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Serve these with dipping sauces such as Chinkiang vinegar and soy sauce, and with julienned ginger. Makes around 30.
Firm favourites in the dumpling world, these dainty parcels
are child's play to make, writes Tony Tan.
Among the most celebrated dumplings at any yum cha restaurant, siu mai (aka shumai) to a Chinese person is like a meat pie to an Aussie. And yet, like any meat pie, there are the good and the very ordinary siu mai. Open-topped steamed dumplings traditionally made with minced pork wrapped in wonton pastry and served in bamboo baskets, siu mai as we know them in Australia and the West in general are from the Cantonese or Southern school.
Considered by the Cantonese to be one of the "big three" dim sum (the other two being char siu bao and har gau), siu mai apparently originated in the Inner Mongolian city of Hohhot. While this may be apocryphal, what is interesting is, having popped up in the city of Guangzhou (formerly Canton), how this delicious morsel travelled to Hong Kong and finally to the rest of the world.
To the Chinese, southern China, where Guangzhou is situated, has always been known as a region for excellent food. As such, Guangzhou enjoys the reputation throughout the country as to the go-to city for dim sum. Here, dim sum chefs have turned the making of these parcels into an art form. They were served to accompany tea, particularly in restaurants known as teahouses - cha lou.
After Hong Kong became a British colony in 1842, dim sum cooks migrated across the Pearl River Delta to work in humble teahouses and stalls in Sai Ying Pun, an area settled by the Chinese on the island. While the history of these simple teahouses is vague, legendary establishments such as Lin Heung (founded in Guangzhou in 1889) and Luk Yu (1933) teahouses have served siu mai along with other dumplings to this day. And it's from Hong Kong that dim sum chefs were recruited to work in Cantonese restaurants all over the world, hence the reputation of Hong Kong chefs.
Meaning "cook and sell", siu mai are easy to make. They're the first dumplings I made as a kid in Malaysia. The key is to create the "mouth-feel" or hau gum, which is important to this dumpling. It should have "bounce" in the mouth. Most yum cha restaurants typically use chopped pork only, with pork fat in the filling to give the characteristic bounciness. But I find some cheaper places use much more pork fat, which makes the dumpling less palatable. The best ratio I find is 80 per cent lean meat to 20 per cent fat, so I often ask my butcher to mince pork belly for me.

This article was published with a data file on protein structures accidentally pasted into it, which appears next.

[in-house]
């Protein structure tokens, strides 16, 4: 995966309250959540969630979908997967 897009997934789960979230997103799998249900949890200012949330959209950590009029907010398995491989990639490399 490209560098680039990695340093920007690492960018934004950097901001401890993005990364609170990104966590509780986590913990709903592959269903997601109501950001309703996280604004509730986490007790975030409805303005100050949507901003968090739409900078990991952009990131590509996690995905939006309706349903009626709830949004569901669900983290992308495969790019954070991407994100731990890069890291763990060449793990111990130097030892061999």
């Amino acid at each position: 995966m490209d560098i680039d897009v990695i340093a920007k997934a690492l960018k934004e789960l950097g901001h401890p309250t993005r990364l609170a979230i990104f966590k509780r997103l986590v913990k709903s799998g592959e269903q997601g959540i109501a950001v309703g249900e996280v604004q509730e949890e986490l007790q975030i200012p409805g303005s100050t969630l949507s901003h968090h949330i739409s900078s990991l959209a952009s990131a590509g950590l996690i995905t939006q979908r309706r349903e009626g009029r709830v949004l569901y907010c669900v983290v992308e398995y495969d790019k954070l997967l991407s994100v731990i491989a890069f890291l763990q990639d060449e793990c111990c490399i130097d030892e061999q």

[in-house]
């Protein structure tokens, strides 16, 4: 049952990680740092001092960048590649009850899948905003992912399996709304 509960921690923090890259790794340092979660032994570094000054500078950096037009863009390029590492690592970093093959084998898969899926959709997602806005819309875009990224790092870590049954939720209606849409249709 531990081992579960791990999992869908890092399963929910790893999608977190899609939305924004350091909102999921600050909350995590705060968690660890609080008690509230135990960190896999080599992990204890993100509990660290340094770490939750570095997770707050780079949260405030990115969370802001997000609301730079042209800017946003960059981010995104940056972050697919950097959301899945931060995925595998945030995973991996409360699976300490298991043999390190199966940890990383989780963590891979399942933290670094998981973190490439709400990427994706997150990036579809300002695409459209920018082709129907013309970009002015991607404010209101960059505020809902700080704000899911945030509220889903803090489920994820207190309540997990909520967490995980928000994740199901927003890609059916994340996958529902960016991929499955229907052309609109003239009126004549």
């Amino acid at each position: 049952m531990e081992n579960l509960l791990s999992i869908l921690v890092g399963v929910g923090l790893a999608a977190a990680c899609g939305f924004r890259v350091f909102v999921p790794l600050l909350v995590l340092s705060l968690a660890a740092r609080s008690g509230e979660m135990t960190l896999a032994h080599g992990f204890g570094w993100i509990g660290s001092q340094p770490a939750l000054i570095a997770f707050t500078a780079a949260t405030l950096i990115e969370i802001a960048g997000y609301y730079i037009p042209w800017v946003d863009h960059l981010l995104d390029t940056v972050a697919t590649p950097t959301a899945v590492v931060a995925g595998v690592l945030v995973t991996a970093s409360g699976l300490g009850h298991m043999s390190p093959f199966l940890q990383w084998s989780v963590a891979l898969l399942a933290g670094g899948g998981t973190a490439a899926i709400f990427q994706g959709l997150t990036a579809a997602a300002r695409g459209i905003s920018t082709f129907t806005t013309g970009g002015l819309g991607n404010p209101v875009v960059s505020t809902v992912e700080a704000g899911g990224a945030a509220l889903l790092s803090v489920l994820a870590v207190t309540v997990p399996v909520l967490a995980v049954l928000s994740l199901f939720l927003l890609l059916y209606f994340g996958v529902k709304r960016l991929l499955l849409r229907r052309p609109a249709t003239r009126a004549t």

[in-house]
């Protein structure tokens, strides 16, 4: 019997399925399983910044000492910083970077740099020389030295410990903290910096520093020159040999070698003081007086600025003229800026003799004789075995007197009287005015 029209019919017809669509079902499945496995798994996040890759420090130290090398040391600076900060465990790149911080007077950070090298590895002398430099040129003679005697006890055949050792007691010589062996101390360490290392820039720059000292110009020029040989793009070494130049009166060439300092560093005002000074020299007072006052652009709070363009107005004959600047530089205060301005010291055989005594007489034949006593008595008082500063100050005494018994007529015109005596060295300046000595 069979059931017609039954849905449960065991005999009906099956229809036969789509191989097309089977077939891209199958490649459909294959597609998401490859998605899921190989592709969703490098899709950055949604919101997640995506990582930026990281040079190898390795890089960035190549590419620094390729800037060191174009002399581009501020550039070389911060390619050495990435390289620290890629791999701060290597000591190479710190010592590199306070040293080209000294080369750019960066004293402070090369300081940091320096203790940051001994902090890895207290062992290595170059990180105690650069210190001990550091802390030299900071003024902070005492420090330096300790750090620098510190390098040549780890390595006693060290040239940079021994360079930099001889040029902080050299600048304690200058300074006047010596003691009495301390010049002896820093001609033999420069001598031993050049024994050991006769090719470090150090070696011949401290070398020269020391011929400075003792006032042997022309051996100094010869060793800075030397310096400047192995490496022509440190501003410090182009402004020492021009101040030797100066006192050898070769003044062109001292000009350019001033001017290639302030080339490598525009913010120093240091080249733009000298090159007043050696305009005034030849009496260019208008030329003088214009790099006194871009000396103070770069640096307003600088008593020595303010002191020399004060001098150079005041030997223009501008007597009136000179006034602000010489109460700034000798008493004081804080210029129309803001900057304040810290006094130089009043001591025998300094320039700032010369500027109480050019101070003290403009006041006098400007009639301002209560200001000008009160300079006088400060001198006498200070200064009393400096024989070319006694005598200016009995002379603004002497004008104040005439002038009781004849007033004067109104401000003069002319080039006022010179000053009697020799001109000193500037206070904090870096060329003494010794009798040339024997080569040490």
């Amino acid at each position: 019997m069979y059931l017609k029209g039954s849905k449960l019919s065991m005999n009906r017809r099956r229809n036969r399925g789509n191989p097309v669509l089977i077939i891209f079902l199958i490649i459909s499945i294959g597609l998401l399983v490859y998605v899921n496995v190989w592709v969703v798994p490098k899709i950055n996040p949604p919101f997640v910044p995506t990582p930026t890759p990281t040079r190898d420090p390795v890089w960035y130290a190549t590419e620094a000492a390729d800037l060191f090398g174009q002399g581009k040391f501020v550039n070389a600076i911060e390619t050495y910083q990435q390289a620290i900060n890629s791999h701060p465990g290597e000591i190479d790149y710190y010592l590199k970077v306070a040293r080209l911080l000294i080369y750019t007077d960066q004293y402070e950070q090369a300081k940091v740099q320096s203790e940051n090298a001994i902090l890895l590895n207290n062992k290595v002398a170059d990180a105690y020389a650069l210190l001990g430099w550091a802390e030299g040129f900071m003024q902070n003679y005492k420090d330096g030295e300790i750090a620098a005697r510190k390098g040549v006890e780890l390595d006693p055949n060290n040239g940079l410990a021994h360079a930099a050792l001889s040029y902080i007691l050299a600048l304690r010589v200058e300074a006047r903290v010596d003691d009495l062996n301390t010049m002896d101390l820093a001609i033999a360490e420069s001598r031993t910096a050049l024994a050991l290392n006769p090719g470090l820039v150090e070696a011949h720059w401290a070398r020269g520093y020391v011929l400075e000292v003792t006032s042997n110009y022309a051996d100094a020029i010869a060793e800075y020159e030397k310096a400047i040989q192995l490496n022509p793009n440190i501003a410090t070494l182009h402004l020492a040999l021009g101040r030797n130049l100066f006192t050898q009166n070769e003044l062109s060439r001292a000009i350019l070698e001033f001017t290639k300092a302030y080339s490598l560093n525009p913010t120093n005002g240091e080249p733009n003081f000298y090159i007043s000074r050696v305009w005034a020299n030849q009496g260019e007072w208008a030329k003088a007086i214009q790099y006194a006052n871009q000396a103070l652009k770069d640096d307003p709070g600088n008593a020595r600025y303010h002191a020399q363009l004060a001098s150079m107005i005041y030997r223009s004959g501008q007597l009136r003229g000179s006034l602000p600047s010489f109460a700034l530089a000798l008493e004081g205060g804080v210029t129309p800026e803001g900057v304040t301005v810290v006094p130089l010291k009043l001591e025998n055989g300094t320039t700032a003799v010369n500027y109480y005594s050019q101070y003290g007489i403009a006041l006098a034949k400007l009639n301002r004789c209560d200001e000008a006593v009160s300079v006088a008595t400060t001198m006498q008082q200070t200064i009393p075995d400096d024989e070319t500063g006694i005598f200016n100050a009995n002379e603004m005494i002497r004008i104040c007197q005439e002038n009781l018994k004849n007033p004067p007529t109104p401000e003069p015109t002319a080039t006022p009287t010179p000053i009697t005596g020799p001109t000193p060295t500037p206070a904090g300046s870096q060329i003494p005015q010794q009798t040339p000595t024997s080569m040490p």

To create that bounce factor, better restaurants now use a combination of pork and prawns. I've done so here, and with umami-packed shiitake, crunchy water chestnuts, a splash of soy sauce and Shaoxing wine, and potato flour and eggwhite as binding agents, the filling is quite delicious.
You can buy wonton wrappers or make your own. Traditionally, a long rolling pin is used when making wonton wrappers and noodles to roll the dough out on a large table; using a pasta machine is much quicker.
To form the siu mai, many dim sum chefs trim off the square edges of the wrappers for aesthetics, but this isn't necessary (we've left them square here).
Next, I put a teaspoonful of the filling in the middle of the wrapper and then gather up the wrapper around it. The wrapper should fold naturally into pleats, although it's best to do this manually. Squeeze the sides gently to form a basket or cylinder, which ensures the wrapper will stick to the filling, then tap the dumpling bottom lightly to flatten it. While working with each dumpling, be sure to cover your wrappers with a damp tea towel to keep them from drying out.
When all the dumplings are made, decorate the tops with diced carrots, peas, goji berries or crab roe, the traditional garnish. Purists then place the dumplings on thinly sliced carrots to stop the bottoms from getting wet; I line my bamboo baskets with non-stick paper and prick a few holes in it for the steam to get through (you can also oil the baskets). When you're ready to eat, pop the dumplings in the baskets and steam them for about 10 minutes. Serve them at once with your favourite dipping sauce, or without if you prefer - they're also delicious as they are.
Siu mai dumplings freeze well, which makes them perfect standbys. I always have them on hand in the freezer for when unexpected visitors arrive. They're of course great with Chinese tea and, I might add, a glass of Champagne, too.
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